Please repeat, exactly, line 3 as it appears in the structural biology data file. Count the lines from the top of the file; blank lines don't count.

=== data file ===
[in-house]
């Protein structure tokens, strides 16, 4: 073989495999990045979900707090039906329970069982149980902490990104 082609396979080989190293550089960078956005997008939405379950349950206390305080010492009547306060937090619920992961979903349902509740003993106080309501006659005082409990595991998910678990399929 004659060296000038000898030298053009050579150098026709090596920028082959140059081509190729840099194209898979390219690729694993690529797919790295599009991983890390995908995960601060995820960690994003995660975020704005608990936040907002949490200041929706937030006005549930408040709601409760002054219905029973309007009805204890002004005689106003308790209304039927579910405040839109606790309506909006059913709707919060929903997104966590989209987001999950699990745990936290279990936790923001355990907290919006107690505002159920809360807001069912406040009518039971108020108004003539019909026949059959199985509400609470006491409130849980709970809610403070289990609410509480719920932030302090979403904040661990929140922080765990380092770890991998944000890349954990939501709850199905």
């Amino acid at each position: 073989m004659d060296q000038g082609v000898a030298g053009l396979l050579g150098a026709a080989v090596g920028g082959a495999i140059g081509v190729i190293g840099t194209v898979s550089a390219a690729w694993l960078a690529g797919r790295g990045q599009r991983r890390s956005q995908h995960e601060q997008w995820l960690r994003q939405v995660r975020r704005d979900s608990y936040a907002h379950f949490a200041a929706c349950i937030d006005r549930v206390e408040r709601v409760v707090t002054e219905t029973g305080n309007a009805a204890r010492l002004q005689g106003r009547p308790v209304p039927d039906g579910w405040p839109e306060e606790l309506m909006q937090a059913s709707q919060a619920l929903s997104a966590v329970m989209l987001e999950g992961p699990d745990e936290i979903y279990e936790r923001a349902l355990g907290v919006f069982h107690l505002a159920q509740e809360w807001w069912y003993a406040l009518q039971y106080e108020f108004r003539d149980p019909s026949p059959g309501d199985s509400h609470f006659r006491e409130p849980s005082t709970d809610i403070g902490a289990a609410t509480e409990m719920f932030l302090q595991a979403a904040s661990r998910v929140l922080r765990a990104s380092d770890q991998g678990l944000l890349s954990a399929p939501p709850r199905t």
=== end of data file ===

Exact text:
């Amino acid at each position: 073989m004659d060296q000038g082609v000898a030298g053009l396979l050579g150098a026709a080989v090596g920028g082959a495999i140059g081509v190729i190293g840099t194209v898979s550089a390219a690729w694993l960078a690529g797919r790295g990045q599009r991983r890390s956005q995908h995960e601060q997008w995820l960690r994003q939405v995660r975020r704005d979900s608990y936040a907002h379950f949490a200041a929706c349950i937030d006005r549930v206390e408040r709601v409760v707090t002054e219905t029973g305080n309007a009805a204890r010492l002004q005689g106003r009547p308790v209304p039927d039906g579910w405040p839109e306060e606790l309506m909006q937090a059913s709707q919060a619920l929903s997104a966590v329970m989209l987001e999950g992961p699990d745990e936290i979903y279990e936790r923001a349902l355990g907290v919006f069982h107690l505002a159920q509740e809360w807001w069912y003993a406040l009518q039971y106080e108020f108004r003539d149980p019909s026949p059959g309501d199985s509400h609470f006659r006491e409130p849980s005082t709970d809610i403070g902490a289990a609410t509480e409990m719920f932030l302090q595991a979403a904040s661990r998910v929140l922080r765990a990104s380092d770890q991998g678990l944000l890349s954990a399929p939501p709850r199905t």